There is officially nowhere left to hide from identity thieves -- not even six feet under.
The identities of nearly 2.5 million dead Americans are used every year by scammers who illegally apply for some type of credit, according to a study by ID Analytics, a fraud prevention firm.
Of those, the identities of 800,000 deceased Americans are intentionally targeted by fraudsters equipped with specific names, Social Security numbers and birthdays they use to apply for various credit products or cell phone services. On the other hand, the identities of about 1.6 million dead Americans are used by mistake by criminals who simply guess and wind up using a Social Security number belonging to someone who’s now dead.
And on top of that, the study found that the identities of several hundred thousand severely ill Americans are potentially also misused every year.
ID Analytics works with credit providers like banks and cell phone carriers to gain insight into the strategies of identity thieves. The study compared the names, dates of birth and Social Security numbers on 100 million applications during the first three months of 2011 to data in the Social Security Administration’s Death Master File, which is a public record of deceased individuals.
"This study brings to light a significant problem as we see fraudsters intentionally using identities of the deceased at the rate of more than 2,000 per day," said Dr. Stephen Coggeshall, chief technology officer at ID Analytics. “We have no sense of where criminals are getting the numbers, but a certain portion of them probably are coming from public sources, like the Death Master File.”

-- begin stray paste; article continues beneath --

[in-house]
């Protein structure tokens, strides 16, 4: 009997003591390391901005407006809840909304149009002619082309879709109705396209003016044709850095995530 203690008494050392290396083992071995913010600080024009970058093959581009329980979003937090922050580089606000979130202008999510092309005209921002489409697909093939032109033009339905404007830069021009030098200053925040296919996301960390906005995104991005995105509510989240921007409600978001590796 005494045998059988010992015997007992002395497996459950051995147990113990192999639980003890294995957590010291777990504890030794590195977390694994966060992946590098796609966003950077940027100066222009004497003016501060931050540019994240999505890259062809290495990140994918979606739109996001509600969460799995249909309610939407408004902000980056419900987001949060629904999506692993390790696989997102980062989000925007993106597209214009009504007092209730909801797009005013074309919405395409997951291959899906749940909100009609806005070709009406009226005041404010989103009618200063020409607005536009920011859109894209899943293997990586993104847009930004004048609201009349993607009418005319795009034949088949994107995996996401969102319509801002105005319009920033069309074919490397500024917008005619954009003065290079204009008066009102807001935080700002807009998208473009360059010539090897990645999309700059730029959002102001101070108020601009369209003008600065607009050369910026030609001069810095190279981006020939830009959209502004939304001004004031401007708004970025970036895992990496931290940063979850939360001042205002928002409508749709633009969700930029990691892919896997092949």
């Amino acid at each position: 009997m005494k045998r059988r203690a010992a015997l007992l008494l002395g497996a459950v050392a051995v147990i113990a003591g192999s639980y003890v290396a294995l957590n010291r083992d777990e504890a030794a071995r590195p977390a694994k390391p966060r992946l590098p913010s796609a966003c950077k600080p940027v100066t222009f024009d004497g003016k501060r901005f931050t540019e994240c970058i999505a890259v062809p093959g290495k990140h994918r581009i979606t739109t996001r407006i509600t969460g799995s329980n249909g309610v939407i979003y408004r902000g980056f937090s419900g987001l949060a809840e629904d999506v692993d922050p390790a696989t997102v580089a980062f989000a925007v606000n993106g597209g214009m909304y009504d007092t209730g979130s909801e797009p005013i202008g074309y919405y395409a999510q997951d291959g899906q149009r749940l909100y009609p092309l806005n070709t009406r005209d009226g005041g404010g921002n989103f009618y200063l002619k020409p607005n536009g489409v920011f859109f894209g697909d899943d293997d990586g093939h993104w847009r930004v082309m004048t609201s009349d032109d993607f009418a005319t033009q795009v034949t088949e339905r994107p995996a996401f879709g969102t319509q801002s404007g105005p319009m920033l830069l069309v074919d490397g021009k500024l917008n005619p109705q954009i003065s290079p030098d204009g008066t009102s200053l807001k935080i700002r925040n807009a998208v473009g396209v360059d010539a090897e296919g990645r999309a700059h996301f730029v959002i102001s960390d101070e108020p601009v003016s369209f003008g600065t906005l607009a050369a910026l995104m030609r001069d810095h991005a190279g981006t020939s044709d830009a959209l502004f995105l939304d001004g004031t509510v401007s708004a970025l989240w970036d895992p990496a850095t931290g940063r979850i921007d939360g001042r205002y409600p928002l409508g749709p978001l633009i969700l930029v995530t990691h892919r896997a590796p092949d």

The National Technical Information Service (NTIS) of the U.S. Department of Commerce sells updates of the Death Master File to financial and credit firms in order to cross reference credit applications and prevent identity theft. There are even apps now that provide the entire DMF list of deceased Americans. But with fraud occurring at such a high rate, who is actually accessing this list?
If a company doesn’t check credit applications with the Death Master File, it may be a while before anyone notices when a criminal illegally obtains credit. The average -- and living -- person would most likely report any unauthorized charges or unusual credit activity. But without that first wall of defense, criminals have a much better chance at getting away with what they came for. This is why it’s now so important for people to continue monitoring a deceased loved one’s credit report for at least a year.
This data may make identity theft seem inescapable, but HLN Money Expert Clark Howard says there is one place for consumers to hide, and that’s behind a credit freeze. In order to prevent a deceased family member’s identity from being stolen, the death must be reported to all three credit bureaus in order to freeze the credit file. You can request that a “deceased – do not issue credit” flag be placed on the report, but there are exceptions. Bankrate.com takes you through the steps of how the process works.
Clark says a credit freeze is the safest way for all consumers to protect themselves against identity fraud. It allows you to seal your credit reports and then use a personal identification number (PIN) to temporarily “thaw” credit whenever you need to legitimately apply for credit products and services. The cost ranges from $3 to $10 per person per bureau to freeze a credit report -- a lot smaller price to pay than what identity theft would likely cost you.